Purpose: The purpose of this study was to investigate the management of acute urolithiasis during index admission by primary ureteroscopy (P-URS) during coronavirus disease-2019 (COVID-19) pandemic. With the rise in prevalence of urolithiasis, the focus has shifted to manage patients presenting with acute ureteric colic during their first admission rather than using temporary measures such as emergency stenting (ES) or nephrostomies which are followed by deferred ureteroscopic procedures Deferred Ureteroscopy (D-URS). We compared the results of ES with P-URS procedures in terms of quality and cost benefits during COVID-19 pandemic. Materials and Methods: Data were collected prospectively from April 2020 to March 2021 for all emergency urolithiasis procedures performed including ES and P-URS. The quality assessment was based in relation to patient factors including the number of procedures per patient, number of days spent at hospital, number of days off work, and expertise of person operating. Cost analysis included theater expenses, hospital stay charges, and loss of working days. Results: This study revealed that the average stay of patients on index admission who had an ES was 1.35 days compared to 1.78 days in patients who underwent P-URS. Patients who had ES had to undergo D-URS and spent another average of 1.5 days in the hospital. Overall, additional expenditure in patients who did not undergo primary ureterorenoscopy was on an average in the range of £1800 (excluding loss of work for patients, who needed to return for multiple procedures). Conclusion: We conclude that the approach of P-URS and management of stones in index admission is very effective in both improving quality of patients (during the COVID-19 pandemic) and bringing down cost expenditure effectively.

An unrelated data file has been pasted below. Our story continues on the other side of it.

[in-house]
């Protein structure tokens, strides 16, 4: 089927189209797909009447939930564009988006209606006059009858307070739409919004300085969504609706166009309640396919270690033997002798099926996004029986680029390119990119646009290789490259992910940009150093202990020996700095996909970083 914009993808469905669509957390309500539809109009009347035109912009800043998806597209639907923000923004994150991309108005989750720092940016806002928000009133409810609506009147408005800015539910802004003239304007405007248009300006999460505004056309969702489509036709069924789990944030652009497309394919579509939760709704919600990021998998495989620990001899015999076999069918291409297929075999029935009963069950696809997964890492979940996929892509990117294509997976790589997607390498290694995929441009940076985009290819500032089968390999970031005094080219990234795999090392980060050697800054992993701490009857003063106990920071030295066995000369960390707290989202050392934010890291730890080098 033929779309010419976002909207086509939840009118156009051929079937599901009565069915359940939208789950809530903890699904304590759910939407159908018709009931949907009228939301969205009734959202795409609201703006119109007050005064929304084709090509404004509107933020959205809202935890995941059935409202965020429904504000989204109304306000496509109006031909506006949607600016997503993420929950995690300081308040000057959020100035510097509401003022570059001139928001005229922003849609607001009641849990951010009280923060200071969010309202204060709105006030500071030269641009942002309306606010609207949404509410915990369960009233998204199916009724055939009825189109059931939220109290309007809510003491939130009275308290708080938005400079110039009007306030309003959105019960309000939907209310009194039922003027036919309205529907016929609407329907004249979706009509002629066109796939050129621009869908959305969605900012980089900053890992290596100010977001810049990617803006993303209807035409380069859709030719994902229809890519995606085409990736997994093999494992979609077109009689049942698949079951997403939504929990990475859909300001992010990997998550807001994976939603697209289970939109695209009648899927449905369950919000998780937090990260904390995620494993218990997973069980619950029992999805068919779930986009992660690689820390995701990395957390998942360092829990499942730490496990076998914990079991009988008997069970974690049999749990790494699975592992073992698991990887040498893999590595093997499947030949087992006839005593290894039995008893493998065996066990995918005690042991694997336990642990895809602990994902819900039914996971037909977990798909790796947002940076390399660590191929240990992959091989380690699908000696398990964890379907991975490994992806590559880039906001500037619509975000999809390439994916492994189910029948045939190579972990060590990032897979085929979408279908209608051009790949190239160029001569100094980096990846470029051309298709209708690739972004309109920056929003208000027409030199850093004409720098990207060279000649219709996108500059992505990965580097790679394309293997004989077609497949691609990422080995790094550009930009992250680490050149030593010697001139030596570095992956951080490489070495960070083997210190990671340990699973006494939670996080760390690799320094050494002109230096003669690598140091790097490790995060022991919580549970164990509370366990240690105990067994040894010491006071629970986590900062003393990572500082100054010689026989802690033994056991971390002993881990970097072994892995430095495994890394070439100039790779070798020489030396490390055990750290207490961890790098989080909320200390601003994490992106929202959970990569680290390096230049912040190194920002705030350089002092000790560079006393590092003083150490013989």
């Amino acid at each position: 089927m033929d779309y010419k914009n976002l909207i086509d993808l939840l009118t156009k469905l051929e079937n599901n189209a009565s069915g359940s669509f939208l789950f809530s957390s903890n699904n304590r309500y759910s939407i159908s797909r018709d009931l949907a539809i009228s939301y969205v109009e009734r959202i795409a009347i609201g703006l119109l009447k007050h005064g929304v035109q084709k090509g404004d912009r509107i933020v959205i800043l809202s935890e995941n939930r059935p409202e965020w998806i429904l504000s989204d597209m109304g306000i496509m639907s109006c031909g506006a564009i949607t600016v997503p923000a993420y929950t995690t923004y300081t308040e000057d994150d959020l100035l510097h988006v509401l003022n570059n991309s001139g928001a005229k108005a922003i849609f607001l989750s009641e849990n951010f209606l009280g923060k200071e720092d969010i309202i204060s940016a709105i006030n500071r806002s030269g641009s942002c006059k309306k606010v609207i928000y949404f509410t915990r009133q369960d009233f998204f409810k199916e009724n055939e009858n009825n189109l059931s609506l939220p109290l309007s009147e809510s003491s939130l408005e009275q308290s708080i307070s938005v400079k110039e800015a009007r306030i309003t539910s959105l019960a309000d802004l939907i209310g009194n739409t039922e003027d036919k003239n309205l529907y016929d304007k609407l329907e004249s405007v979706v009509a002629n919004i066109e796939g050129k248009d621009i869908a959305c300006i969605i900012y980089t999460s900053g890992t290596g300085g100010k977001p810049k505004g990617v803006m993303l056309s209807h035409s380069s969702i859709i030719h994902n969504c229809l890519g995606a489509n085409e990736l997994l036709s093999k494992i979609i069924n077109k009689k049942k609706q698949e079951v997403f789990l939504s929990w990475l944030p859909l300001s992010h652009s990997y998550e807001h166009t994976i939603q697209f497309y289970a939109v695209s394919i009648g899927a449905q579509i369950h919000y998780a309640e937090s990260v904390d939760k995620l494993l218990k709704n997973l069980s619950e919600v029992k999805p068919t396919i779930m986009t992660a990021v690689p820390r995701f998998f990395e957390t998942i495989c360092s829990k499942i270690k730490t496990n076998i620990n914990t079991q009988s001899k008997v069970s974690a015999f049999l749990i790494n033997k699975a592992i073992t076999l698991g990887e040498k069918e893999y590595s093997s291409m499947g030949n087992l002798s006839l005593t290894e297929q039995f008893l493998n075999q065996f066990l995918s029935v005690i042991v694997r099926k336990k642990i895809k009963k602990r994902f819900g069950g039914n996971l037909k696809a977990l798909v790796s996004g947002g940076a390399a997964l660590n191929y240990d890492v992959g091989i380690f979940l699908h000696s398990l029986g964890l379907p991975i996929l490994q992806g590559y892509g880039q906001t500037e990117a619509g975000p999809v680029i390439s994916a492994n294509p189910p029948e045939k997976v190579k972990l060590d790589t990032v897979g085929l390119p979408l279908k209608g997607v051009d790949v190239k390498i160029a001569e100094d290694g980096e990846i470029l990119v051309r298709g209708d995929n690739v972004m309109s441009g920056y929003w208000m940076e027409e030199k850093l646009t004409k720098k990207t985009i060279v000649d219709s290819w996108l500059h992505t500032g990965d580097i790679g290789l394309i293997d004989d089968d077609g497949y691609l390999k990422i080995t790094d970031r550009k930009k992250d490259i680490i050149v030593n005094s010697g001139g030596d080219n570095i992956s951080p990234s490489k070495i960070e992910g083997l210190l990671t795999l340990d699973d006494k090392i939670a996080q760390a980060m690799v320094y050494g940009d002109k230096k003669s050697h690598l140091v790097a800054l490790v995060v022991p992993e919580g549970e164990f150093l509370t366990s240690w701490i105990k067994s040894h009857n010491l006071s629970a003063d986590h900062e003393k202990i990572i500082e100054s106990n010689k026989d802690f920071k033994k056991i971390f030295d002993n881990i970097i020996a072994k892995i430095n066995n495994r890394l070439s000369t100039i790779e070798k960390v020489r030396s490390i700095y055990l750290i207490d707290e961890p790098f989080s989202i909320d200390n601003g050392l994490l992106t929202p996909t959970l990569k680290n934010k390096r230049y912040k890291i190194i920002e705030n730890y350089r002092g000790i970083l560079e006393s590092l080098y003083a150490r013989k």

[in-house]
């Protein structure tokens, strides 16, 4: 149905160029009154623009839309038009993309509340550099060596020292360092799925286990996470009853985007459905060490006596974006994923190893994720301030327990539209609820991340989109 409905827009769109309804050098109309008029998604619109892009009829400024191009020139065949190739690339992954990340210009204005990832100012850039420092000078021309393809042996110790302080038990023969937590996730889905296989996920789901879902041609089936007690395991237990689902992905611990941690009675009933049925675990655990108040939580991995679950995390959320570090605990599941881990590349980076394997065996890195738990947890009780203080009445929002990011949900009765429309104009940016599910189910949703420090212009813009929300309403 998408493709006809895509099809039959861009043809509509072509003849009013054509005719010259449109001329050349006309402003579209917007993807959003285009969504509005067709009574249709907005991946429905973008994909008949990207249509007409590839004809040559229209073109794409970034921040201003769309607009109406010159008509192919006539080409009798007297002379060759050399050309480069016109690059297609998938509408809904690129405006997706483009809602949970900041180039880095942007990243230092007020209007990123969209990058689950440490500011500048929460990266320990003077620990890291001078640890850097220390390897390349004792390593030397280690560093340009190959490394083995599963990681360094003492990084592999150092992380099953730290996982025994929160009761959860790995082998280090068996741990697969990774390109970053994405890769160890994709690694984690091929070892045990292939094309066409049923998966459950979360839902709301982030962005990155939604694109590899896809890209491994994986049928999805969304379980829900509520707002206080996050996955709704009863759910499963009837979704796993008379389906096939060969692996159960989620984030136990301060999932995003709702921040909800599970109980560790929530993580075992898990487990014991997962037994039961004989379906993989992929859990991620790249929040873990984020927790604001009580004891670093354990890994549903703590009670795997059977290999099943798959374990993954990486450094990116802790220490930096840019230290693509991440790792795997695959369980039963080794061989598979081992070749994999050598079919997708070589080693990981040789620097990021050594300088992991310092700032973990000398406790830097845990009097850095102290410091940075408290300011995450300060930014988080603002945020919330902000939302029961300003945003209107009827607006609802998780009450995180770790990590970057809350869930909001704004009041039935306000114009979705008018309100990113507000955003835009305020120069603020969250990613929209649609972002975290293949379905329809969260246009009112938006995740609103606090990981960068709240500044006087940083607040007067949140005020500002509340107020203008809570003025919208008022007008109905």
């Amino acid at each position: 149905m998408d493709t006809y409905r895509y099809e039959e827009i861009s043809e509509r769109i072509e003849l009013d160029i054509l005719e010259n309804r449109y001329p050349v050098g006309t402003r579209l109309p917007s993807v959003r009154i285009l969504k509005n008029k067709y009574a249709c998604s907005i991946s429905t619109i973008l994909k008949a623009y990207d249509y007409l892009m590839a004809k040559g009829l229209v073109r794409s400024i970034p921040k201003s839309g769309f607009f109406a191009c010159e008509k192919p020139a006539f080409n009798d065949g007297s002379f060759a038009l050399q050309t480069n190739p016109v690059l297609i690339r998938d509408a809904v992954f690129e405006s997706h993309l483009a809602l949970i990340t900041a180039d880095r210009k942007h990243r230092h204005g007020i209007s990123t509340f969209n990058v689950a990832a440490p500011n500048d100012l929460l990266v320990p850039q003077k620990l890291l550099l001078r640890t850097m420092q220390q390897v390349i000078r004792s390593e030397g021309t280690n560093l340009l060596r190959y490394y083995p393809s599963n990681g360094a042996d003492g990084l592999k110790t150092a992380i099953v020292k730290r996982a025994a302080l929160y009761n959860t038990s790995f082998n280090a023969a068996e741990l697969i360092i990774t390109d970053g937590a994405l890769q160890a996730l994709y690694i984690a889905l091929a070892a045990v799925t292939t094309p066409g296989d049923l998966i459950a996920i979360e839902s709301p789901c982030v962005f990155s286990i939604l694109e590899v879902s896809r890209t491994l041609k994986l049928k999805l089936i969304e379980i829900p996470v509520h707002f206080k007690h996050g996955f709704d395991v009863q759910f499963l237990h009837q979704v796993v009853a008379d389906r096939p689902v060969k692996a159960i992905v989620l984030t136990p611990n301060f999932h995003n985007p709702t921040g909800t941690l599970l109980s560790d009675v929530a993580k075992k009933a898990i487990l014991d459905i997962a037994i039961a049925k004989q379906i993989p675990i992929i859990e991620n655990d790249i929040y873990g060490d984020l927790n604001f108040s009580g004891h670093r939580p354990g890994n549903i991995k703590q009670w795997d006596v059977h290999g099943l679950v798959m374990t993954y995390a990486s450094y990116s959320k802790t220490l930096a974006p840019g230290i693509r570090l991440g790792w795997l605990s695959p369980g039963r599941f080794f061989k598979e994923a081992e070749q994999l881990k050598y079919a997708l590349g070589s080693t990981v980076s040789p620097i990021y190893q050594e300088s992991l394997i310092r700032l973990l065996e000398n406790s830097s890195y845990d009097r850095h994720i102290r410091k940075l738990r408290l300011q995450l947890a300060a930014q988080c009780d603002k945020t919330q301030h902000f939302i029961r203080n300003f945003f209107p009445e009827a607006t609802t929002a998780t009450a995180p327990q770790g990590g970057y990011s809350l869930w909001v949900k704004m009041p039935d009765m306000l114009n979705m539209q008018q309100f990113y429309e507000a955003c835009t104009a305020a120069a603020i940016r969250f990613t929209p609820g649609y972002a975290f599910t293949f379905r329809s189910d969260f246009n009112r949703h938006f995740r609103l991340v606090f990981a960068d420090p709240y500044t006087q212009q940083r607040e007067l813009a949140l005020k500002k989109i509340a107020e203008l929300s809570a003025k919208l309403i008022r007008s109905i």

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Single versus multiple mini-tract percutaneous nephrolithotomy for staghorn renal stone: A single-center study p. 35
I-Chen Tsai, Zhi-Hao Chen, Kau-Han Lee, Chien-Liang Liu, Steven K Huang, Allen W Chiu